Graphene – the start of a new technological revolution

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Back in 2013 we wrote a blog post on the exciting prospect of graphene and since then the material has continued to captivate and minds of scientists, engineers, entrepreneurs and consumers. Many now anticipate graphene underwriting a new technological revolution.

A carbon allotrope, this two-dimensional material has a unique set of properties which make it suitable for a whole host of potential uses and applications. Since the first graphene sheet was produced and observed by scientists more than a decade ago – many researchers have worked tirelessly to find commercial outlets for the material. As yet though, the so called ‘killer-application’ still eludes experts in the field as well as those who wish to market and sell graphene based products.Graphene

Graphene is described differently depending on which expert you consult: an ultra-thin super-material, a semi-metal, a zero-gap semi-conductor – all of these electrifying adjectives have been used to describe graphene. And while not everyone agrees on the proper description, they do agree that graphene is an exciting prospect.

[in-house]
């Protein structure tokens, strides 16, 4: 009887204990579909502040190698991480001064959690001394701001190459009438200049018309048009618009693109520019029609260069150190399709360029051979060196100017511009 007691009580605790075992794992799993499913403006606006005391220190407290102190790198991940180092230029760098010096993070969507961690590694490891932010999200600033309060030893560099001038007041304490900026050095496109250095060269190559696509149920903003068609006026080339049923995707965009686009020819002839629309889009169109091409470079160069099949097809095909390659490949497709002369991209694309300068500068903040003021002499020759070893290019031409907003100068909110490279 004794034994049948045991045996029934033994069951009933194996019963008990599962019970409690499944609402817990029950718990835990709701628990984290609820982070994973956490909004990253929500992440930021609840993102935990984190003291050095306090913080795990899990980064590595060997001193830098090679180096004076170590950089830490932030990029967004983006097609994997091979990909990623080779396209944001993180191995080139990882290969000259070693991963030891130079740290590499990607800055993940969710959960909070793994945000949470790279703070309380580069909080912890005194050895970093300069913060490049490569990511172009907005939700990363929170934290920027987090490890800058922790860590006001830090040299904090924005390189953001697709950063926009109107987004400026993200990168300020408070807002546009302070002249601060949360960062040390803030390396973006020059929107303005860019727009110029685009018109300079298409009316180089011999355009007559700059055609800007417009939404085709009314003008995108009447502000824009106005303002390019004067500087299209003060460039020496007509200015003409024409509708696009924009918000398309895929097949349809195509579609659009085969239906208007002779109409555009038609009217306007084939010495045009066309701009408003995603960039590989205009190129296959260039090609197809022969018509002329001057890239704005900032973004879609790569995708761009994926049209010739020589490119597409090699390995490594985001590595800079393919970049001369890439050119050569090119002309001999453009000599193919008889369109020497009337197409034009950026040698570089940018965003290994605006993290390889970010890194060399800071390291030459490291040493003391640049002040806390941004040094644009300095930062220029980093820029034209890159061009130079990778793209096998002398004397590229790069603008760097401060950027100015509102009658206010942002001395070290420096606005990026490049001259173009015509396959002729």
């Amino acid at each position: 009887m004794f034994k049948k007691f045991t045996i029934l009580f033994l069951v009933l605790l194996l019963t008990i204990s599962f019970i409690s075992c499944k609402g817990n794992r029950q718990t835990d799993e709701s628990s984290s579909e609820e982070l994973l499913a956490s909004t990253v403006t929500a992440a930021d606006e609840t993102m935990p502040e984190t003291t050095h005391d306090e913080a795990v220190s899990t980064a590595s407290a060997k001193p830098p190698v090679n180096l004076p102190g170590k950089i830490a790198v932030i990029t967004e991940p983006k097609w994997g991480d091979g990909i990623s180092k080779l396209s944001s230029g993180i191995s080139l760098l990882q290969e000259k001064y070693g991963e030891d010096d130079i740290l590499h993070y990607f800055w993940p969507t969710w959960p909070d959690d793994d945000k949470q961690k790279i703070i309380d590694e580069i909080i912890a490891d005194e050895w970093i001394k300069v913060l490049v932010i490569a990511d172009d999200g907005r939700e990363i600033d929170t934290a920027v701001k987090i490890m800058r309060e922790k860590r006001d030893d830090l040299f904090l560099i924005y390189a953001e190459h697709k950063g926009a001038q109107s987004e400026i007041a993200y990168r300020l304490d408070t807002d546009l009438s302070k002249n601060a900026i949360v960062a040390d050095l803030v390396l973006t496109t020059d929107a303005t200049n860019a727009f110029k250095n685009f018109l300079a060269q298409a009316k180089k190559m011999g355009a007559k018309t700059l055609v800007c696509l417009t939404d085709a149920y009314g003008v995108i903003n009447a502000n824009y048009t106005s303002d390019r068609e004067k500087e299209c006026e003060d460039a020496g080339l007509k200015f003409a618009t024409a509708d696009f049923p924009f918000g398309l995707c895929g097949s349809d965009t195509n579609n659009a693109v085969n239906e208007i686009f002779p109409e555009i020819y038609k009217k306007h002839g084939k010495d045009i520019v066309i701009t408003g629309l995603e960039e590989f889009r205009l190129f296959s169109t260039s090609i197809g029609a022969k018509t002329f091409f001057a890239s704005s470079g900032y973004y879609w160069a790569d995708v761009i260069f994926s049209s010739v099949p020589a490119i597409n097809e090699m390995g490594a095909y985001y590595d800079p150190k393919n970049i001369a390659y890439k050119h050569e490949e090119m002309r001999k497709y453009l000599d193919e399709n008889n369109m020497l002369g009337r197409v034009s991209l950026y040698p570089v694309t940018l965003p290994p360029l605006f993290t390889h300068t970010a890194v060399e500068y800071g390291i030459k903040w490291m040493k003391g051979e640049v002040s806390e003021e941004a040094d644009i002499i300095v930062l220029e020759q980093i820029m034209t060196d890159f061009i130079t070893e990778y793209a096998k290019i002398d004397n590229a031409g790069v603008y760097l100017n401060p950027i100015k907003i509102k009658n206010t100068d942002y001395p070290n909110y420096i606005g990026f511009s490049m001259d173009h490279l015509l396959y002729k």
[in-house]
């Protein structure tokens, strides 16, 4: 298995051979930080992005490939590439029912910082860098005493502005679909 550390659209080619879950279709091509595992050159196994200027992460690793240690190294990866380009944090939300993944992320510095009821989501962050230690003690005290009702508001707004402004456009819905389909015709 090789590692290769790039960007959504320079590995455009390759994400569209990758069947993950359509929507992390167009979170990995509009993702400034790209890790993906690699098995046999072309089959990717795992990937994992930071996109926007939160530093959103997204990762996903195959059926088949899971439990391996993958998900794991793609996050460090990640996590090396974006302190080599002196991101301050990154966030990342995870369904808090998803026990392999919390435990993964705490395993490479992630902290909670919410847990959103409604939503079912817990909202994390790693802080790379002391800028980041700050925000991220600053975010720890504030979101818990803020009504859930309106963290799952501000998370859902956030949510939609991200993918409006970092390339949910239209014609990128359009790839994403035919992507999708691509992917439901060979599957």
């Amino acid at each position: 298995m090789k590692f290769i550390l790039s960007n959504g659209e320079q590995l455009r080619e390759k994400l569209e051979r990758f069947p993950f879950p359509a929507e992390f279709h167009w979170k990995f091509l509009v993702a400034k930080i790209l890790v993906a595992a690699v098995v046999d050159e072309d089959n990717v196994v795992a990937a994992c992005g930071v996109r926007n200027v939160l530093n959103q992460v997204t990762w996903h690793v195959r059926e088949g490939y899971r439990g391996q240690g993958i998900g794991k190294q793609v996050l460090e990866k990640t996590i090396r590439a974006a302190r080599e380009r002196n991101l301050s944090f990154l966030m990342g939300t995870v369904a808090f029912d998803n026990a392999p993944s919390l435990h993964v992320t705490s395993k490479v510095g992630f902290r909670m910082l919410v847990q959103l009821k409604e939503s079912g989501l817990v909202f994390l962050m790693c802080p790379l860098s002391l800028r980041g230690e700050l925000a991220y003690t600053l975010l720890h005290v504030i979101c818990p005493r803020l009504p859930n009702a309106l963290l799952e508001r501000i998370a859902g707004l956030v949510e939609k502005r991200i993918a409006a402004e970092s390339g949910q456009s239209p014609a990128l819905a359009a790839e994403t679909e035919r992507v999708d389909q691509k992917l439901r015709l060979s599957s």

Creation, properties and applications of graphene

The 2D crystal is a one-atom thick honeycomb lattice of carbon atoms. At an atomic level it is essentially a thin but stable flake of ordinary carbon. Two scientists from the University of Manchester were the first to discover graphene after they used regular adhesive tape to obtain a single-atom sheet from ordinary graphite.

Graphene has a number of physical, electrical, optical, thermal and mechanical properties which make it so exciting as a material. To name but a few of the most exciting properties, graphene is:

  • Extremely high electrical conductivity (10X that of copper)
  • Strong
  • Flexible
  • Lightweight
  • Transparent

This unique and powerful set of properties gives graphene a long list of potential and realised uses. Many of these are technologically inspiring and could lead to countless new developments in various fields. For example, many researchers are trying to develop functional inks and paints which could potentially be transparent and electrified for a whole range of possible applications.

Other possible applications have been suggested in lightweight space crafts, transparent film and other electrical products like transparent touch screens. Our personal favourite development though is in printed circuit boards. Super conductive graphene can be combined with plastics to create highly effective printed circuit boards. Their thin and lightweight properties mean that they can be put inside, or 3D printed on, almost anything.

As with all young technologies though, there are still technological problems to overcome including the most efficient manufacturing process (that doesn’t use scotch tape!). Once the kinks have been ironed out the potential market for graphene products is huge. Some forecasts predict a $390M market by 2024.

 

 

 

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